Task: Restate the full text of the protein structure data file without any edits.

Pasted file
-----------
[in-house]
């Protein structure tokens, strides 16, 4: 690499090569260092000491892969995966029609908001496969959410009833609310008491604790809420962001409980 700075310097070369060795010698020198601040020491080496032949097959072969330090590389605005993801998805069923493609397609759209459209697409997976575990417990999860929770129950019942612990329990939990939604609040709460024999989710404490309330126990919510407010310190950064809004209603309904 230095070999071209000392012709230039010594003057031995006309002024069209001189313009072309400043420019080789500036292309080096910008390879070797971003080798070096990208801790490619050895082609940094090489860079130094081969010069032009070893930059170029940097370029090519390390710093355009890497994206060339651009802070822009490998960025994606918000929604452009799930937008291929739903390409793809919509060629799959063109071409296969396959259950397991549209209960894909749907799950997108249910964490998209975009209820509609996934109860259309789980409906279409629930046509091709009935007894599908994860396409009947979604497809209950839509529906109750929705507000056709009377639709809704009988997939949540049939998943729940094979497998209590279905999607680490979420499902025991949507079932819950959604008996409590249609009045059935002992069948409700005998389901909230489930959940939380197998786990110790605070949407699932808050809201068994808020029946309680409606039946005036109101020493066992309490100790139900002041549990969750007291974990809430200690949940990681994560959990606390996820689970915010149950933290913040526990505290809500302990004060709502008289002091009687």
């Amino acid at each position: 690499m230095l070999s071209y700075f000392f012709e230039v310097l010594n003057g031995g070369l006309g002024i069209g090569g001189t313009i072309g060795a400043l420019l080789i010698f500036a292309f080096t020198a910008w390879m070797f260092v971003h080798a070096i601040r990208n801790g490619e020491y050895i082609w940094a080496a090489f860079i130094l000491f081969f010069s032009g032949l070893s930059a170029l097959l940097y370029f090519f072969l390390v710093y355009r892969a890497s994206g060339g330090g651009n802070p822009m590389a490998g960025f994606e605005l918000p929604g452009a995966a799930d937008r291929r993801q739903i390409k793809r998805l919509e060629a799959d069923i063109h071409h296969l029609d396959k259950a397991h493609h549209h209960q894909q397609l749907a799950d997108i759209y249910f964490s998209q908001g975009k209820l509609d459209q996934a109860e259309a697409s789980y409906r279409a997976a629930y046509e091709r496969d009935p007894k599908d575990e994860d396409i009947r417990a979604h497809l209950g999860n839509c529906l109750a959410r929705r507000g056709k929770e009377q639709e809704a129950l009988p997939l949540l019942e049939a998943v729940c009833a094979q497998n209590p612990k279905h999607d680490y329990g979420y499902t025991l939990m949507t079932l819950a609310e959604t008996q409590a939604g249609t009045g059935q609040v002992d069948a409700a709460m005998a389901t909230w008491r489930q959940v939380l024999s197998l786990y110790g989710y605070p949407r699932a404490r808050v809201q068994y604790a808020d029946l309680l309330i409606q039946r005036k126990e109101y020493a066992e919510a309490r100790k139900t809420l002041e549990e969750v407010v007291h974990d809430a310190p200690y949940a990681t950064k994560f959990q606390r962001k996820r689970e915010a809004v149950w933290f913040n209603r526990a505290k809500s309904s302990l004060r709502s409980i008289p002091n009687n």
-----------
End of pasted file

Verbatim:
[in-house]
């Protein structure tokens, strides 16, 4: 690499090569260092000491892969995966029609908001496969959410009833609310008491604790809420962001409980 700075310097070369060795010698020198601040020491080496032949097959072969330090590389605005993801998805069923493609397609759209459209697409997976575990417990999860929770129950019942612990329990939990939604609040709460024999989710404490309330126990919510407010310190950064809004209603309904 230095070999071209000392012709230039010594003057031995006309002024069209001189313009072309400043420019080789500036292309080096910008390879070797971003080798070096990208801790490619050895082609940094090489860079130094081969010069032009070893930059170029940097370029090519390390710093355009890497994206060339651009802070822009490998960025994606918000929604452009799930937008291929739903390409793809919509060629799959063109071409296969396959259950397991549209209960894909749907799950997108249910964490998209975009209820509609996934109860259309789980409906279409629930046509091709009935007894599908994860396409009947979604497809209950839509529906109750929705507000056709009377639709809704009988997939949540049939998943729940094979497998209590279905999607680490979420499902025991949507079932819950959604008996409590249609009045059935002992069948409700005998389901909230489930959940939380197998786990110790605070949407699932808050809201068994808020029946309680409606039946005036109101020493066992309490100790139900002041549990969750007291974990809430200690949940990681994560959990606390996820689970915010149950933290913040526990505290809500302990004060709502008289002091009687």
């Amino acid at each position: 690499m230095l070999s071209y700075f000392f012709e230039v310097l010594n003057g031995g070369l006309g002024i069209g090569g001189t313009i072309g060795a400043l420019l080789i010698f500036a292309f080096t020198a910008w390879m070797f260092v971003h080798a070096i601040r990208n801790g490619e020491y050895i082609w940094a080496a090489f860079i130094l000491f081969f010069s032009g032949l070893s930059a170029l097959l940097y370029f090519f072969l390390v710093y355009r892969a890497s994206g060339g330090g651009n802070p822009m590389a490998g960025f994606e605005l918000p929604g452009a995966a799930d937008r291929r993801q739903i390409k793809r998805l919509e060629a799959d069923i063109h071409h296969l029609d396959k259950a397991h493609h549209h209960q894909q397609l749907a799950d997108i759209y249910f964490s998209q908001g975009k209820l509609d459209q996934a109860e259309a697409s789980y409906r279409a997976a629930y046509e091709r496969d009935p007894k599908d575990e994860d396409i009947r417990a979604h497809l209950g999860n839509c529906l109750a959410r929705r507000g056709k929770e009377q639709e809704a129950l009988p997939l949540l019942e049939a998943v729940c009833a094979q497998n209590p612990k279905h999607d680490y329990g979420y499902t025991l939990m949507t079932l819950a609310e959604t008996q409590a939604g249609t009045g059935q609040v002992d069948a409700a709460m005998a389901t909230w008491r489930q959940v939380l024999s197998l786990y110790g989710y605070p949407r699932a404490r808050v809201q068994y604790a808020d029946l309680l309330i409606q039946r005036k126990e109101y020493a066992e919510a309490r100790k139900t809420l002041e549990e969750v407010v007291h974990d809430a310190p200690y949940a990681t950064k994560f959990q606390r962001k996820r689970e915010a809004v149950w933290f913040n209603r526990a505290k809500s309904s302990l004060r709502s409980i008289p002091n009687n």